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Tax Guide for Bloggers

Tax Guide for Bloggers
Ines Zemelman, EA
14 September 2021

It's no secret that you can make a good living from blogging, whether you launched it as a pleasant way to chronicle your trip overseas or to create an extra income stream. However, it's crucial to realize that earning money in any form means you'll almost certainly have to record your earnings to the IRS and pay taxes for bloggers. The goal of this article is to provide you with answers to some common blog tax questions as well as tax tips for bloggers.

Blogging as a business

To correctly file taxes for your blog, you must first determine what type of business you are doing. Many individuals set up a blog for no other reason than to have fun. If this is the case, any revenue you generate from your blog can simply be recorded as basic other income on your taxes.  As a hobby, though, you won't be able to deduct any blog-related expenses. On the plus side, the hobby income will not be subject to self-employment taxes. If you plan to conduct blogging part- or full-time in the future, it may be helpful to choose a certain legal structure right away.

The legal structure of a blog

Once your blog has progressed beyond being just a pastime, you'll need to decide on a legal standing for your blogging enterprise. Sole proprietorship, partnership, and limited liability corporation (LLC) are the most popular choices for bloggers, but becoming an S-Corp or C-Corp is also a possibility.

For small, home-based enterprises like blogs, the most frequent legal entity is a sole proprietorship. In most circumstances, you can fill out a DBA (Doing Business As) form at the local county filing office. You won't require a sales tax license, an Employer Identification Number (EIN), or any other permits or documents as a blogger.

Due to additional legal liability protections and tax filing possibilities, a Limited Liability Corporation, or LLC, is another common business structure form for bloggers. An LLC can also choose to be taxed as a partnership, a C-Corp, or an S-Corp, and these decisions should be made with the assistance of a skilled tax expert.

Quarterly estimated taxes

You must pay your income taxes, self-employment taxes, and social security taxes as a self-employed blogger. You must pay both the employer and employee halves because you are also the employer. Self-employed, freelancers and sole proprietors must estimate how much they expect to earn for the full year, divide it by four, and transmit the result to the IRS four times a year. Most experts recommend that freelancers and single proprietors set aside 30–50 percent of their earnings for taxes until they have a better idea of what to expect from year to year.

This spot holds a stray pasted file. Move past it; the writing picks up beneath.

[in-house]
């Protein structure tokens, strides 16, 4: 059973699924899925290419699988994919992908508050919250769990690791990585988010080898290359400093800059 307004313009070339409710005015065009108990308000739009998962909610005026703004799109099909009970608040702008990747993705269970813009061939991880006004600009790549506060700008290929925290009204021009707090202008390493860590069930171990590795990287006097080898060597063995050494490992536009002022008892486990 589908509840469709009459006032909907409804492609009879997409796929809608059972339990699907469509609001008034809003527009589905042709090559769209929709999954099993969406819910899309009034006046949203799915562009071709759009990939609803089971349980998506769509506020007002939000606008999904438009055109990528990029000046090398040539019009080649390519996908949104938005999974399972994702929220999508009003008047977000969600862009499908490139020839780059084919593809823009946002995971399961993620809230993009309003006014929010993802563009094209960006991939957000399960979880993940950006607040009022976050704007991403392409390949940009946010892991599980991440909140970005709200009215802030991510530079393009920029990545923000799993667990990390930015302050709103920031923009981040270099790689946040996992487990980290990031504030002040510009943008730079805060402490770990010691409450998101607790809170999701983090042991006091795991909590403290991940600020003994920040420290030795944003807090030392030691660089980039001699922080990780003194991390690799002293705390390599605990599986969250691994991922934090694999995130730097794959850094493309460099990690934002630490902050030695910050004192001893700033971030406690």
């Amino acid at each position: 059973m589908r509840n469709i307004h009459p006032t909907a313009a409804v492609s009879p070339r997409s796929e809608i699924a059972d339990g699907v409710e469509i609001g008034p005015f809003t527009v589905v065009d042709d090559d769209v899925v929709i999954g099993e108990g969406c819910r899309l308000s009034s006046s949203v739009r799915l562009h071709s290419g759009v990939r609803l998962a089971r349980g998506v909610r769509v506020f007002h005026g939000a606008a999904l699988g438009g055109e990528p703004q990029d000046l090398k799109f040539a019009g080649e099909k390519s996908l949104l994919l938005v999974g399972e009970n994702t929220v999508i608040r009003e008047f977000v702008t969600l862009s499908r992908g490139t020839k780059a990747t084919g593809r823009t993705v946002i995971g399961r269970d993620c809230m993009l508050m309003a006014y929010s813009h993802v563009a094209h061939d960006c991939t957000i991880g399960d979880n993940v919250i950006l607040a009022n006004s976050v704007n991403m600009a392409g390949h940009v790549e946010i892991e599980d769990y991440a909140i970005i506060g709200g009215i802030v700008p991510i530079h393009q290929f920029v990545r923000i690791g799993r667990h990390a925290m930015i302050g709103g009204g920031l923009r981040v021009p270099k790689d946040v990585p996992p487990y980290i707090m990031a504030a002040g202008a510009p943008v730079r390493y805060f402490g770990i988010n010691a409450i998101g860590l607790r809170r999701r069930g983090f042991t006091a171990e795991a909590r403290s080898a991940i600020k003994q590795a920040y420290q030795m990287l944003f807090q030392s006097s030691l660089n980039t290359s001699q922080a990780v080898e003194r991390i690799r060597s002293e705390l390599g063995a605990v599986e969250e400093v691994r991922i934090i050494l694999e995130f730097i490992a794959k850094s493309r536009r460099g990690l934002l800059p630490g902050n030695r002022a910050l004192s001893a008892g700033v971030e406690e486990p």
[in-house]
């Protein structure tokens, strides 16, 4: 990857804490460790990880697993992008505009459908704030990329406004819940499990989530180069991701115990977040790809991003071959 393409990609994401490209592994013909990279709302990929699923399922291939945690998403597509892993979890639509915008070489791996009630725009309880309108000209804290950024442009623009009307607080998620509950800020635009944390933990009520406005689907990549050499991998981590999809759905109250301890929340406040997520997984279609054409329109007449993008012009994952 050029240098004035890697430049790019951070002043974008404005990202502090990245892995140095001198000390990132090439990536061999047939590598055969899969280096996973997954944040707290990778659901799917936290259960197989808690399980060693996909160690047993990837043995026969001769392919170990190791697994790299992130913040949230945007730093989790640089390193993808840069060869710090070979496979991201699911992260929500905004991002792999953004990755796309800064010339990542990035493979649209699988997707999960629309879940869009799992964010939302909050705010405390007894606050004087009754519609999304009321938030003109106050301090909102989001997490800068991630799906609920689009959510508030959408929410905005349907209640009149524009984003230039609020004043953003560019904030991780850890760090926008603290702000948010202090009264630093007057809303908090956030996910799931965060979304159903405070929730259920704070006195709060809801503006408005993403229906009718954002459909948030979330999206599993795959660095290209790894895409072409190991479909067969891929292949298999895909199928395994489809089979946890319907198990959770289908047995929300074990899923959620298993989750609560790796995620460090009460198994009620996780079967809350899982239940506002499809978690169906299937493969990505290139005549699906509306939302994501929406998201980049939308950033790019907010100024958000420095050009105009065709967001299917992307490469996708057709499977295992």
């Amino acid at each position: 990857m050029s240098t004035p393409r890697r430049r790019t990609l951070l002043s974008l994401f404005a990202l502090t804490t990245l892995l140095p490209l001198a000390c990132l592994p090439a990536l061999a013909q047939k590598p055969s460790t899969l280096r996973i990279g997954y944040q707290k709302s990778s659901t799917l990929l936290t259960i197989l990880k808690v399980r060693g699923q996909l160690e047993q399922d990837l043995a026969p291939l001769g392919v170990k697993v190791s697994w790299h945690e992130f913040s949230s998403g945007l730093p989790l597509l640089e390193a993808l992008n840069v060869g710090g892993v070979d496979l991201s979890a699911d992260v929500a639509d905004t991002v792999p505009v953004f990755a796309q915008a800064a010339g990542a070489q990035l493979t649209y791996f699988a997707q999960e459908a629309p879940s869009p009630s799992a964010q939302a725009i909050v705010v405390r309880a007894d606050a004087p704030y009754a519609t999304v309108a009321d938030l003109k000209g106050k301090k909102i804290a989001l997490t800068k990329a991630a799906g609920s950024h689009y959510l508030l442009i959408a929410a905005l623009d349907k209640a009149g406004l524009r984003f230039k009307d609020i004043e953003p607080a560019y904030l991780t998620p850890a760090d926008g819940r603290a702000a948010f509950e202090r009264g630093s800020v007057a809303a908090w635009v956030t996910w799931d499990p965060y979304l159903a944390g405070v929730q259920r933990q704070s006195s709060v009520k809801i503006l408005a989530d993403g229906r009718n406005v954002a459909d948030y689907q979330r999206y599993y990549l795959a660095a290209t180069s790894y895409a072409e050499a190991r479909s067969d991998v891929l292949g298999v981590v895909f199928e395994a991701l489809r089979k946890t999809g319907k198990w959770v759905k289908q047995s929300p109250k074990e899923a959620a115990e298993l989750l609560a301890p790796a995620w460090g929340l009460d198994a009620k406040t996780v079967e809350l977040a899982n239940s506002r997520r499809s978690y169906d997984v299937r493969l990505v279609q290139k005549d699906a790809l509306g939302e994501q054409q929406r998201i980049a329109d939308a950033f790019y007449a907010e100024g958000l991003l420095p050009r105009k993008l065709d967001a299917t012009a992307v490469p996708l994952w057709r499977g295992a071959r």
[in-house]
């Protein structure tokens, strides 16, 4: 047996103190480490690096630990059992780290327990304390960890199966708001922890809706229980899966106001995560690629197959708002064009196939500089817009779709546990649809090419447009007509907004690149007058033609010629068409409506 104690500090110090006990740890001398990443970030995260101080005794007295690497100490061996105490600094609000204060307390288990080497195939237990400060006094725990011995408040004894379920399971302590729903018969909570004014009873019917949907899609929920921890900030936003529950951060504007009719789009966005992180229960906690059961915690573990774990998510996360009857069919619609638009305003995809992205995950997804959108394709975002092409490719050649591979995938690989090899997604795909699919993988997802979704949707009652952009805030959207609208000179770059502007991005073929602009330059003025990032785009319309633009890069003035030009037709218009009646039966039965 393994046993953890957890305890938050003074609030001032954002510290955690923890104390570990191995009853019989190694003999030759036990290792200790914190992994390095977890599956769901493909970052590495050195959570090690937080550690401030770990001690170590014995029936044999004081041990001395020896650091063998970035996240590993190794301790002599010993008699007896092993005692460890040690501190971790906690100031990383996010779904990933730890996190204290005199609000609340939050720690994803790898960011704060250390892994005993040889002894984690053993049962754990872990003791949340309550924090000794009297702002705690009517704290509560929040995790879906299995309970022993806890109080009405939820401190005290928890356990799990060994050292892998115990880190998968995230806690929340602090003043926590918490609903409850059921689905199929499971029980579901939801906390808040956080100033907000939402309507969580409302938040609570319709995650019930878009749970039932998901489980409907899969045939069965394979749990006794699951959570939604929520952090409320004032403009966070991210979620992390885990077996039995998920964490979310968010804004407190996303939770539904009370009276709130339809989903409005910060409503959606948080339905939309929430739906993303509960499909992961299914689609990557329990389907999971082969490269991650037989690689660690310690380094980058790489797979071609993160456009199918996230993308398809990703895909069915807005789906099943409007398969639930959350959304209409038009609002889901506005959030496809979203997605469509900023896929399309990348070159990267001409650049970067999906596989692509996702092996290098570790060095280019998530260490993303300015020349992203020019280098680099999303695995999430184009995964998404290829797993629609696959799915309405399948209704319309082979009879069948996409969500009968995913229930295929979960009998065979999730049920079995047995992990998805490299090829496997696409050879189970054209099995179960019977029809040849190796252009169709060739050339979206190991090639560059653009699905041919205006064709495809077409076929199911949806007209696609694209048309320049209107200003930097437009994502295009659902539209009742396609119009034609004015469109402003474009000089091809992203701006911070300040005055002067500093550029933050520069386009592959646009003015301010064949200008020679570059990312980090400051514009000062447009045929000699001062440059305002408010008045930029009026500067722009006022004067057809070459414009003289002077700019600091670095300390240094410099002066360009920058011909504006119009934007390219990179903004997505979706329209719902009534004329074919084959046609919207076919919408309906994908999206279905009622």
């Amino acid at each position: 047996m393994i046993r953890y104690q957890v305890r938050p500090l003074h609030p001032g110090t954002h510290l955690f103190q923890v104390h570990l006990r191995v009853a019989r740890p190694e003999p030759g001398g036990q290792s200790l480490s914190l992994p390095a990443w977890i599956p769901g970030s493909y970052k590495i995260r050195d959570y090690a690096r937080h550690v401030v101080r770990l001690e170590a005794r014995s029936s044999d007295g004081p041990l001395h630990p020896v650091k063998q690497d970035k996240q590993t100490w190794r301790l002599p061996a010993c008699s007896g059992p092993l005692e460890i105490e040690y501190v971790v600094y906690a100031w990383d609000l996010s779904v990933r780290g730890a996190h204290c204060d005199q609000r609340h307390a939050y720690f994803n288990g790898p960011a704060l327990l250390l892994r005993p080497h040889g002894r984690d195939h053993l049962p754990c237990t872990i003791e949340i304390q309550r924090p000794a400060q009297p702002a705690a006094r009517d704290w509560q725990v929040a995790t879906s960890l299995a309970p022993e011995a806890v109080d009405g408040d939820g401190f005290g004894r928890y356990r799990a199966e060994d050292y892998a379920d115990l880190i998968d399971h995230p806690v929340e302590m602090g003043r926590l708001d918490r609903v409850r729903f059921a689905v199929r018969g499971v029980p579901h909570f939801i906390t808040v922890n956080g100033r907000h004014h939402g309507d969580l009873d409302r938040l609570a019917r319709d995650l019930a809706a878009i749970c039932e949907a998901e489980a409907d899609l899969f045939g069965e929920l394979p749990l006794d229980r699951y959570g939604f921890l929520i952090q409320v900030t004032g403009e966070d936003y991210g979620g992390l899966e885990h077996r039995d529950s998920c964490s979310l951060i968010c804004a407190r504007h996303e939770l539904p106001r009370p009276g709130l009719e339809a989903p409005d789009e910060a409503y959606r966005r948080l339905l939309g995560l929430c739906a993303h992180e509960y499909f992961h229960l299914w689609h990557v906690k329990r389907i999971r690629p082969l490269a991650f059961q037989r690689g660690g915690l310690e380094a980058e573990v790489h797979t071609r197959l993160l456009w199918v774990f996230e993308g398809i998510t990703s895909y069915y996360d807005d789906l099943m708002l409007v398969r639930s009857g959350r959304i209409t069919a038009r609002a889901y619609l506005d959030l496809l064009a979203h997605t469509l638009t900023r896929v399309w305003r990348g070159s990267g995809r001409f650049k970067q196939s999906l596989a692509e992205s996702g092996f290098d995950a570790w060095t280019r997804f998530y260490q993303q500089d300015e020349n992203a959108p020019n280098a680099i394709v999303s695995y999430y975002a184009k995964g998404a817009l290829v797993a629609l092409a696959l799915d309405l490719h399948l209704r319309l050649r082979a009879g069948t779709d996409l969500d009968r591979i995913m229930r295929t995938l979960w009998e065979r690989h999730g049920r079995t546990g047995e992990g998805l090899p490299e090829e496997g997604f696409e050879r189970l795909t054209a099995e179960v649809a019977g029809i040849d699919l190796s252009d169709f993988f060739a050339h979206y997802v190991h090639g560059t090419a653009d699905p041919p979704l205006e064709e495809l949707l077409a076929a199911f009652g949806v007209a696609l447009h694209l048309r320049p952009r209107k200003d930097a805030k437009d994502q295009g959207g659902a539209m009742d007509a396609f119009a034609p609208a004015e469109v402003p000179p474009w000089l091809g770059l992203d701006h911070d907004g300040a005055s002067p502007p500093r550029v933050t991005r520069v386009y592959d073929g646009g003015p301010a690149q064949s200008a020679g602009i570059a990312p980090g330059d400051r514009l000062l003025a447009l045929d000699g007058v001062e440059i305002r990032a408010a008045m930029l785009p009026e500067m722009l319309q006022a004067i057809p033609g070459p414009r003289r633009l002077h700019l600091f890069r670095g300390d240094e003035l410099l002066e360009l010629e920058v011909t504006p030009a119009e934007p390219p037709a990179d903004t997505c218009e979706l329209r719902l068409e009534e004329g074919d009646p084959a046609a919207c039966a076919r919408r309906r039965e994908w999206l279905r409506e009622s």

Anyone who anticipates paying less than $1,000 in taxes at the end of the year is exempt from the quarterly income tax filing obligation. If you do not pay adequate taxes in advance through quarterly reporting, you will be charged late fees and penalties.

1099-MISC tax forms

Every company that pays you as a self-employed blogger will issue you a 1099-MISC. You'll get a 1099-K form if you use a business like Stripe or PayPal to process payments for the sales of your own goods and services. A thorough description of your profits from a specific company is a 1099-MISC document.

If you earned more than $600 from any affiliate company or client during the year, you should obtain a 1099-MISC. Even if a company forgets to provide a 1099-MISC, you must still report those profits as income on your tax return. Bloggers who earn less than $600 must also disclose their earnings.

Tax deductions for bloggers

The good news is that if you run a blog as a business, you can subtract expenses that are deemed acceptable and necessary for your trade. If you spend for marketing, materials, office equipment, electronics, insurance, or other items and services directly related to your operation, you can deduct those costs from your blogger earnings. You may be able to deduct some of your domestic expenses, such as rent and utilities if your office is in your home.

Ines Zemelman, EA
Founder of TFX